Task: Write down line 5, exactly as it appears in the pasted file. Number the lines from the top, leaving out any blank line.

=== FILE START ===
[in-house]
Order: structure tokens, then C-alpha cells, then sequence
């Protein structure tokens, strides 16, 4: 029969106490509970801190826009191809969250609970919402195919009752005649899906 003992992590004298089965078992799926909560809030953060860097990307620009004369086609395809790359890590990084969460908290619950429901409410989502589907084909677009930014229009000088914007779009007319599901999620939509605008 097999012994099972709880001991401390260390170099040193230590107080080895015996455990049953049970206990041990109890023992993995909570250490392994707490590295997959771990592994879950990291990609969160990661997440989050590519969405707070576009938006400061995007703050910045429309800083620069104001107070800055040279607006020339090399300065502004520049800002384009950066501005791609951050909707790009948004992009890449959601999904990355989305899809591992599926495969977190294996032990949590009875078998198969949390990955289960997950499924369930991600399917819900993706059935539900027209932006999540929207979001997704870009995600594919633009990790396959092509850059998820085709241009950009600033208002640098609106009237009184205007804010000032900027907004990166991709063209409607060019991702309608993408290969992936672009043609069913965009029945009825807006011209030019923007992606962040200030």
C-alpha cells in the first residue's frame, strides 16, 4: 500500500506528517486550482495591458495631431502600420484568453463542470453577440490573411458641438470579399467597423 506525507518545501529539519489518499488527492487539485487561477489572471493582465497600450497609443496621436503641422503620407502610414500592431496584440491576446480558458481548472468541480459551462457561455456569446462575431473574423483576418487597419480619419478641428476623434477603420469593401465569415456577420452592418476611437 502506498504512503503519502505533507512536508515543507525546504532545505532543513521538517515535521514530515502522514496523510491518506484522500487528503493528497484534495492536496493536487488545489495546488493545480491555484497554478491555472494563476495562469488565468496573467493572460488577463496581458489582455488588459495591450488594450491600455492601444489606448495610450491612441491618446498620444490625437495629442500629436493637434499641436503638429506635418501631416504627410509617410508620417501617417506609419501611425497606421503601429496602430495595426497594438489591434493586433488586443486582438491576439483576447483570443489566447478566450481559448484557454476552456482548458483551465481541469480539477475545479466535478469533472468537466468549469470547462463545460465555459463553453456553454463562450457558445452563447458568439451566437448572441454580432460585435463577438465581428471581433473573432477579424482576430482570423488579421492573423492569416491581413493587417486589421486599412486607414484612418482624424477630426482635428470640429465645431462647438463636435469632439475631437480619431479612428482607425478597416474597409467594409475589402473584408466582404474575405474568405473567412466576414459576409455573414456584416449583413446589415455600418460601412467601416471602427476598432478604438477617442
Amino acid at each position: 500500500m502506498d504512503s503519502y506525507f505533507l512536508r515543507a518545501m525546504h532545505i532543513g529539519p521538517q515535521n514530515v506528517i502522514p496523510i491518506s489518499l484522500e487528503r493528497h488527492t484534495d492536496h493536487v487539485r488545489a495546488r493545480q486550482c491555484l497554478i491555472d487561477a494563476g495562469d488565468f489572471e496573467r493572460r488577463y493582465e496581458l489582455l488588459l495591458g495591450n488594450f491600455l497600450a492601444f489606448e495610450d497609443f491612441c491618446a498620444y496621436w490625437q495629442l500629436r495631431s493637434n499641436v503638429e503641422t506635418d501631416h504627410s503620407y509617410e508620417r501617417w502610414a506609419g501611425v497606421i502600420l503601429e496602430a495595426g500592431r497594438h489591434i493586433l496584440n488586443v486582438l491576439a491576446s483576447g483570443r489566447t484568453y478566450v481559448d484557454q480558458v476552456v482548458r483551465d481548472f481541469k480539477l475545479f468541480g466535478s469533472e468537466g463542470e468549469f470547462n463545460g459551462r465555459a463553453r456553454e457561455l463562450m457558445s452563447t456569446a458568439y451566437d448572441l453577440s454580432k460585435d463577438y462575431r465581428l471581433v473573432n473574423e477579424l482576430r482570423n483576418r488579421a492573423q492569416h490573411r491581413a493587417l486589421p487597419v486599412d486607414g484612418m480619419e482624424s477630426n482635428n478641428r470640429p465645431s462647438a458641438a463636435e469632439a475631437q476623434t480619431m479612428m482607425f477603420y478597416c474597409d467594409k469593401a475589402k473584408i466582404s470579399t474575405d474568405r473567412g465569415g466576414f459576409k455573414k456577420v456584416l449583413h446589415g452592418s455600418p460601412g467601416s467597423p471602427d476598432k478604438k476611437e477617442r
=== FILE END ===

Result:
Amino acid at each position: 500500500m502506498d504512503s503519502y506525507f505533507l512536508r515543507a518545501m525546504h532545505i532543513g529539519p521538517q515535521n514530515v506528517i502522514p496523510i491518506s489518499l484522500e487528503r493528497h488527492t484534495d492536496h493536487v487539485r488545489a495546488r493545480q486550482c491555484l497554478i491555472d487561477a494563476g495562469d488565468f489572471e496573467r493572460r488577463y493582465e496581458l489582455l488588459l495591458g495591450n488594450f491600455l497600450a492601444f489606448e495610450d497609443f491612441c491618446a498620444y496621436w490625437q495629442l500629436r495631431s493637434n499641436v503638429e503641422t506635418d501631416h504627410s503620407y509617410e508620417r501617417w502610414a506609419g501611425v497606421i502600420l503601429e496602430a495595426g500592431r497594438h489591434i493586433l496584440n488586443v486582438l491576439a491576446s483576447g483570443r489566447t484568453y478566450v481559448d484557454q480558458v476552456v482548458r483551465d481548472f481541469k480539477l475545479f468541480g466535478s469533472e468537466g463542470e468549469f470547462n463545460g459551462r465555459a463553453r456553454e457561455l463562450m457558445s452563447t456569446a458568439y451566437d448572441l453577440s454580432k460585435d463577438y462575431r465581428l471581433v473573432n473574423e477579424l482576430r482570423n483576418r488579421a492573423q492569416h490573411r491581413a493587417l486589421p487597419v486599412d486607414g484612418m480619419e482624424s477630426n482635428n478641428r470640429p465645431s462647438a458641438a463636435e469632439a475631437q476623434t480619431m479612428m482607425f477603420y478597416c474597409d467594409k469593401a475589402k473584408i466582404s470579399t474575405d474568405r473567412g465569415g466576414f459576409k455573414k456577420v456584416l449583413h446589415g452592418s455600418p460601412g467601416s467597423p471602427d476598432k478604438k476611437e477617442r